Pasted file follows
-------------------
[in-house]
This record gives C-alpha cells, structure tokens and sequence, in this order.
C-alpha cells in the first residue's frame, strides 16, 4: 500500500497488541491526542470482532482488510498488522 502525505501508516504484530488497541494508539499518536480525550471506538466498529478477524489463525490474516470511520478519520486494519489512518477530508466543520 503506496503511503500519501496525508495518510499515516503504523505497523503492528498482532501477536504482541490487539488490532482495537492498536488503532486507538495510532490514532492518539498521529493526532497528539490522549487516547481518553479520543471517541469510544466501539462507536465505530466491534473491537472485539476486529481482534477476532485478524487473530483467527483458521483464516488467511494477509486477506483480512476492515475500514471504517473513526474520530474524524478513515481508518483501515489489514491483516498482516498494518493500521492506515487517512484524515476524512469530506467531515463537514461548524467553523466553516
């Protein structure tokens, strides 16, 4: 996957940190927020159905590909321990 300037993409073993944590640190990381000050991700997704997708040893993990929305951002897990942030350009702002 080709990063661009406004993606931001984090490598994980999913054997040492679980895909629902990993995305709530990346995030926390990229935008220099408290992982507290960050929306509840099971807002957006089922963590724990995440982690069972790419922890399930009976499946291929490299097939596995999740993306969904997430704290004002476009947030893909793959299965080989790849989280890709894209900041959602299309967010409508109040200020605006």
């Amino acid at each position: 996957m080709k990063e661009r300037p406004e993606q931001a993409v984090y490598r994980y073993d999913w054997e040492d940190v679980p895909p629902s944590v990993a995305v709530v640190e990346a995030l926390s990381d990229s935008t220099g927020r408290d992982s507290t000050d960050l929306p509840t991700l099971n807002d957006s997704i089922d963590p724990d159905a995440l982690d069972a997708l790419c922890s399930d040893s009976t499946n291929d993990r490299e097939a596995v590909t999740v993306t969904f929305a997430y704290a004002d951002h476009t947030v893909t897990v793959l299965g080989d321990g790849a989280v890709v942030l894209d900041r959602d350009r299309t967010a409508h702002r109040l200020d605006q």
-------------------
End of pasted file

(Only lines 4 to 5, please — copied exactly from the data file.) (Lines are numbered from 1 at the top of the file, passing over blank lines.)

């Protein structure tokens, strides 16, 4: 996957940190927020159905590909321990 300037993409073993944590640190990381000050991700997704997708040893993990929305951002897990942030350009702002 080709990063661009406004993606931001984090490598994980999913054997040492679980895909629902990993995305709530990346995030926390990229935008220099408290992982507290960050929306509840099971807002957006089922963590724990995440982690069972790419922890399930009976499946291929490299097939596995999740993306969904997430704290004002476009947030893909793959299965080989790849989280890709894209900041959602299309967010409508109040200020605006």
């Amino acid at each position: 996957m080709k990063e661009r300037p406004e993606q931001a993409v984090y490598r994980y073993d999913w054997e040492d940190v679980p895909p629902s944590v990993a995305v709530v640190e990346a995030l926390s990381d990229s935008t220099g927020r408290d992982s507290t000050d960050l929306p509840t991700l099971n807002d957006s997704i089922d963590p724990d159905a995440l982690d069972a997708l790419c922890s399930d040893s009976t499946n291929d993990r490299e097939a596995v590909t999740v993306t969904f929305a997430y704290a004002d951002h476009t947030v893909t897990v793959l299965g080989d321990g790849a989280v890709v942030l894209d900041r959602d350009r299309t967010a409508h702002r109040l200020d605006q």